Due to a lack of uptake and utilisation, in 2015 the Australian Government announced a system overhaul, which included rebranding the PCEHR to My Health Record and moving from an opt‐in to an opt‐out system. While the overhaul attempts to address the key problems identified in a 2013 external review of the PCEHR, a number of experts have flagged concerns with the new My Health Record, which should be addressed prior to implementation.
The following are three key and ongoing implementation concerns along with recommended actions to overcome these concerns.
Lack of registered users, system use and clinical utility
The following actions are recommended to accelerate achievement of My Health Record critical mass, system use and clinical utility:
· comprehensive system security and privacy safeguard review with subsequent action plan to address concerns prior to opt‐out pilots, followed by proactive messaging to consumers and providers that technical security has been dealt with in the design of the record
· comprehensive communications and engagement strategy with targeted and sustained consumer‐ and provider‐specific education and registration activities leveraging consumer groups, peak bodies, professional colleges and software distributors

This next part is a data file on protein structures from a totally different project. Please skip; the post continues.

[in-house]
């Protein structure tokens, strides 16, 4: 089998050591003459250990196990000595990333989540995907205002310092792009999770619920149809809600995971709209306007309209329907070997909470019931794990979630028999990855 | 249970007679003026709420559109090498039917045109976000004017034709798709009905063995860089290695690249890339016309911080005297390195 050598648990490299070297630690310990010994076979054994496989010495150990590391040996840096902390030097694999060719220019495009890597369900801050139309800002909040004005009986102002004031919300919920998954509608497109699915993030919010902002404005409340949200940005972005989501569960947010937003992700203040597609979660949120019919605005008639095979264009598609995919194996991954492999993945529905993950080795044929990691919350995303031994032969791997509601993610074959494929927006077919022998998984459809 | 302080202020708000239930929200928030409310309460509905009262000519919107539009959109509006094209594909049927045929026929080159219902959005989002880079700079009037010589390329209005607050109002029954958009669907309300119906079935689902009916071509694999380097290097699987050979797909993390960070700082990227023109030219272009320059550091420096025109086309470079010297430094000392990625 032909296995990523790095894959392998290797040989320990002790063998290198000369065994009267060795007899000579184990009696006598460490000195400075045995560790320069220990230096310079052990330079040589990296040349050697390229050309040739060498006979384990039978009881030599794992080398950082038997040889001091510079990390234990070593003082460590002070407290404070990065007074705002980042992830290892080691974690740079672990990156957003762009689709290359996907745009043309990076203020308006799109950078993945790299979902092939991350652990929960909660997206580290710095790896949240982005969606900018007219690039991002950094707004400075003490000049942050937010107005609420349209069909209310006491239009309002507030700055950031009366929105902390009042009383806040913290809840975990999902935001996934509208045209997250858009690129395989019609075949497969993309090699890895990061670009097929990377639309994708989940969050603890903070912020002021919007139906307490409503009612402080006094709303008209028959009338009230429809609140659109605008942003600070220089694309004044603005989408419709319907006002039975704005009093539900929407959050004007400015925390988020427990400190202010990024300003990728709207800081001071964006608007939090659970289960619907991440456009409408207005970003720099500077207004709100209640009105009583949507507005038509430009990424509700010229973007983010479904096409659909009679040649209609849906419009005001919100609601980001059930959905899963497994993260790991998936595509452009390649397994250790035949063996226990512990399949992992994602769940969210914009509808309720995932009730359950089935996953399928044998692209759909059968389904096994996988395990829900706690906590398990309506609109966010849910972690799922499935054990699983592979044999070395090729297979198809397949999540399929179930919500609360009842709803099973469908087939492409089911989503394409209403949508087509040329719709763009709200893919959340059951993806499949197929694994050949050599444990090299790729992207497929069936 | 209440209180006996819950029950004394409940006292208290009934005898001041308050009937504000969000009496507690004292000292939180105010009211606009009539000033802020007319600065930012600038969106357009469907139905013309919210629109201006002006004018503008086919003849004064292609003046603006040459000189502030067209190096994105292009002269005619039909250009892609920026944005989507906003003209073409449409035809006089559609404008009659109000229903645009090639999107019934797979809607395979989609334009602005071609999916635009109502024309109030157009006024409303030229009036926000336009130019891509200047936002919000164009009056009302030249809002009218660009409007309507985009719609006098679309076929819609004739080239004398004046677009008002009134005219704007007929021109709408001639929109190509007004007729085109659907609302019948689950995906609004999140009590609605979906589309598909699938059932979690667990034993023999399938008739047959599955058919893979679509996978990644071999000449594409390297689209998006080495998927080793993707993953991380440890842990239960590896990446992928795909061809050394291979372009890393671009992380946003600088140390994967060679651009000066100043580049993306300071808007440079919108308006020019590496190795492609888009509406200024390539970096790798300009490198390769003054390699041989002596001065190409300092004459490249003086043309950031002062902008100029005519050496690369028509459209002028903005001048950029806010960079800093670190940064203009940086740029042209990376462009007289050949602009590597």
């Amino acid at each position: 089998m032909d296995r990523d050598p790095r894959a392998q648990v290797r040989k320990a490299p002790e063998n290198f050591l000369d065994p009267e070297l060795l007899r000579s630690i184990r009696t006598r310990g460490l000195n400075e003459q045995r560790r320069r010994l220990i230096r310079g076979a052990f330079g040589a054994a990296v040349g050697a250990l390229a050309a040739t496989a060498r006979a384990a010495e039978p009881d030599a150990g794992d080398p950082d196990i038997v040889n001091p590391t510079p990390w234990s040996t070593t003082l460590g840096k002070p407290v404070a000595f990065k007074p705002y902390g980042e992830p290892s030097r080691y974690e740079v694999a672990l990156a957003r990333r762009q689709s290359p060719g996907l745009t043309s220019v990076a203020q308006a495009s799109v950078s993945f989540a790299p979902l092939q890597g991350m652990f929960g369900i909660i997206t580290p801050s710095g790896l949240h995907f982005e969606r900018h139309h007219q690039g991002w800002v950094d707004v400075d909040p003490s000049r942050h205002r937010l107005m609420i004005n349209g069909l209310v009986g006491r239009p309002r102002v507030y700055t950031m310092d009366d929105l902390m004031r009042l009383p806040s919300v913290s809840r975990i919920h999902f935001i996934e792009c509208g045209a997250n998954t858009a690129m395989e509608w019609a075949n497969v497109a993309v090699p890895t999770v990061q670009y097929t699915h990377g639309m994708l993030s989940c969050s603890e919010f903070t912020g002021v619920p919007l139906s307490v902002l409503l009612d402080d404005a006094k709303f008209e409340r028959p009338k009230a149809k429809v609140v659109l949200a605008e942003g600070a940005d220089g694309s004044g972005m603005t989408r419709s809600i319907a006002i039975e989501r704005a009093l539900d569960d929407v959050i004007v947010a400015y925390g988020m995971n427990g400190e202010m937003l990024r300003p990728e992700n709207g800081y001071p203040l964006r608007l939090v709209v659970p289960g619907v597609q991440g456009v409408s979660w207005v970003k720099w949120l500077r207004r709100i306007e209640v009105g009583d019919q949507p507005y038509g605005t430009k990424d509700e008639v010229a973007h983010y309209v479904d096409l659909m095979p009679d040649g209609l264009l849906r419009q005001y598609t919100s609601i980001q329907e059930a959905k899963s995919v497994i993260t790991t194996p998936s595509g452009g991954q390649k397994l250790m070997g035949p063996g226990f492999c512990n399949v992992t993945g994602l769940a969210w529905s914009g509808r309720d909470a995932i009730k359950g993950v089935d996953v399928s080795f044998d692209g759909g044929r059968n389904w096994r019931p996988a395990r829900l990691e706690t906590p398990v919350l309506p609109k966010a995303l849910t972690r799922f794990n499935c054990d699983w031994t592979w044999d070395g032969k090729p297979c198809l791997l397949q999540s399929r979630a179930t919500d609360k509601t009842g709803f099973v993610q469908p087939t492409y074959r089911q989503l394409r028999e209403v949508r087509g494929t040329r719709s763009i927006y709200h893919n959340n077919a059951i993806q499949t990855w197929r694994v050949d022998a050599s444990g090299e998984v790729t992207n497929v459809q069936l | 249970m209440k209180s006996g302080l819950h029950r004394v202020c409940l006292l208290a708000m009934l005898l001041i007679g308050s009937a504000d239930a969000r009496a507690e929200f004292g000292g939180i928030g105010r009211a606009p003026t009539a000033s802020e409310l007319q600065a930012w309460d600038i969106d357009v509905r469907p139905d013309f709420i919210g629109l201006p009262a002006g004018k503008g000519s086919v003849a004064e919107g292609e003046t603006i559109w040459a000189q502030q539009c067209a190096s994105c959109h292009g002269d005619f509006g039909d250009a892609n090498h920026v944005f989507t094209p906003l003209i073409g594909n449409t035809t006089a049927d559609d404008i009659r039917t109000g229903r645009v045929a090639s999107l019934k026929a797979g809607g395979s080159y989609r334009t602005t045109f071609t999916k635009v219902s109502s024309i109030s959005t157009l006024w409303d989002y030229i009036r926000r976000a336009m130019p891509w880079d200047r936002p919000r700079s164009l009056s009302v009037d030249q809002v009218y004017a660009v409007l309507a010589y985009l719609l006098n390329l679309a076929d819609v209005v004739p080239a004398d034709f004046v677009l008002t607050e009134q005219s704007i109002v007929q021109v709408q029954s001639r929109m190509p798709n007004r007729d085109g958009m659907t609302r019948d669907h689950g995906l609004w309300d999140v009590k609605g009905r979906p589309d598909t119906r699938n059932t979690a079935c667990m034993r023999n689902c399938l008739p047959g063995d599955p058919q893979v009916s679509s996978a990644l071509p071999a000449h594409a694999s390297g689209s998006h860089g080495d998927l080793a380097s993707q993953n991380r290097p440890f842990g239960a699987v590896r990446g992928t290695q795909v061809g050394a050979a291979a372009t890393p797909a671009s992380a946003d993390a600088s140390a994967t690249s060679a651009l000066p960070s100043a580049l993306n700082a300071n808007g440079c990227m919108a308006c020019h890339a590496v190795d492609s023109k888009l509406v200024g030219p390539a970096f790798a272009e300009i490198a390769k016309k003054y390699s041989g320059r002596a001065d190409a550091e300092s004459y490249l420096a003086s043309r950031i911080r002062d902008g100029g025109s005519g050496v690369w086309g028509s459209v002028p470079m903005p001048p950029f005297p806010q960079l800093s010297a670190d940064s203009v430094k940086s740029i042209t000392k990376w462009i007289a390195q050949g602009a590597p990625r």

· Comprehensive and best‐practice provider training based on an iterative process to develop training modules and the training platform with stakeholders
· registration incentives for both consumers and practitioners such as an increased Medicare rebate for system use as part of clinical activity
· technological and business support, including financial incentives to service providers nudging uptake and use
· software default settings linked into the interoperable national health record system
· flexible and clear policy and technical frameworks that are adaptable to clinical need
· structural change to the data sharing model where information necessary to the current treatment of a consumer is shared among the care team
Opt‐in versus opt‐out registration
The following actions are recommended to ensure a smooth transition from an opt‐in to an opt‐out consumer controlled electronic health record with evidence‐based privacy and security protocols:
· comprehensive system security and privacy safeguard review of the current architecture evaluated against a repurposed opt‐out functionality, which includes both threat and risk assessments as well as privacy impact assessments
· action plan stemming from the review to implement a mix of technology, policy and process mechanisms aimed at strengthening security and privacy controls—to be completed prior to My Health Record’s opt‐out trials
· public education campaign demonstrating system security and privacy safeguards
· engagement with software developers and distributors to ensure software compliance with necessary system changes and to ensure ongoing system interoperability